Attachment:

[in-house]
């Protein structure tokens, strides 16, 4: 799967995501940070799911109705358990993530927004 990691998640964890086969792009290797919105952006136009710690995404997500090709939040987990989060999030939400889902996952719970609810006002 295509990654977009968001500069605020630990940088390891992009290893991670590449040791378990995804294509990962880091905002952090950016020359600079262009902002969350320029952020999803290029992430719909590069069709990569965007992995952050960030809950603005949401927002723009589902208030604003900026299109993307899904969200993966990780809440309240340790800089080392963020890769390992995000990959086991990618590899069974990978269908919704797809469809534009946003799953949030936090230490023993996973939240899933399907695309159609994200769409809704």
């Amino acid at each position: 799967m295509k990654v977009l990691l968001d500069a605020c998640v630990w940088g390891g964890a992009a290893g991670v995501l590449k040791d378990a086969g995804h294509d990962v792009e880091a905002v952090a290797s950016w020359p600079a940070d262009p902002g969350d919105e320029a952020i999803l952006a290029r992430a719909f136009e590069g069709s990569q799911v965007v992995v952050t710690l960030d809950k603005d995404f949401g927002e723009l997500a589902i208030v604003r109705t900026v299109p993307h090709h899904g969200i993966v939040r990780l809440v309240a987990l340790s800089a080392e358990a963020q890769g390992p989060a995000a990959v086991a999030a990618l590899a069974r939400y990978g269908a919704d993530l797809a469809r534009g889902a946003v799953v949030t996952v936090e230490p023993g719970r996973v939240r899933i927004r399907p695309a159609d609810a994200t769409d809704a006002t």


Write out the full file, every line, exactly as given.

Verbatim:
[in-house]
């Protein structure tokens, strides 16, 4: 799967995501940070799911109705358990993530927004 990691998640964890086969792009290797919105952006136009710690995404997500090709939040987990989060999030939400889902996952719970609810006002 295509990654977009968001500069605020630990940088390891992009290893991670590449040791378990995804294509990962880091905002952090950016020359600079262009902002969350320029952020999803290029992430719909590069069709990569965007992995952050960030809950603005949401927002723009589902208030604003900026299109993307899904969200993966990780809440309240340790800089080392963020890769390992995000990959086991990618590899069974990978269908919704797809469809534009946003799953949030936090230490023993996973939240899933399907695309159609994200769409809704």
């Amino acid at each position: 799967m295509k990654v977009l990691l968001d500069a605020c998640v630990w940088g390891g964890a992009a290893g991670v995501l590449k040791d378990a086969g995804h294509d990962v792009e880091a905002v952090a290797s950016w020359p600079a940070d262009p902002g969350d919105e320029a952020i999803l952006a290029r992430a719909f136009e590069g069709s990569q799911v965007v992995v952050t710690l960030d809950k603005d995404f949401g927002e723009l997500a589902i208030v604003r109705t900026v299109p993307h090709h899904g969200i993966v939040r990780l809440v309240a987990l340790s800089a080392e358990a963020q890769g390992p989060a995000a990959v086991a999030a990618l590899a069974r939400y990978g269908a919704d993530l797809a469809r534009g889902a946003v799953v949030t996952v936090e230490p023993g719970r996973v939240r899933i927004r399907p695309a159609d609810a994200t769409d809704a006002t």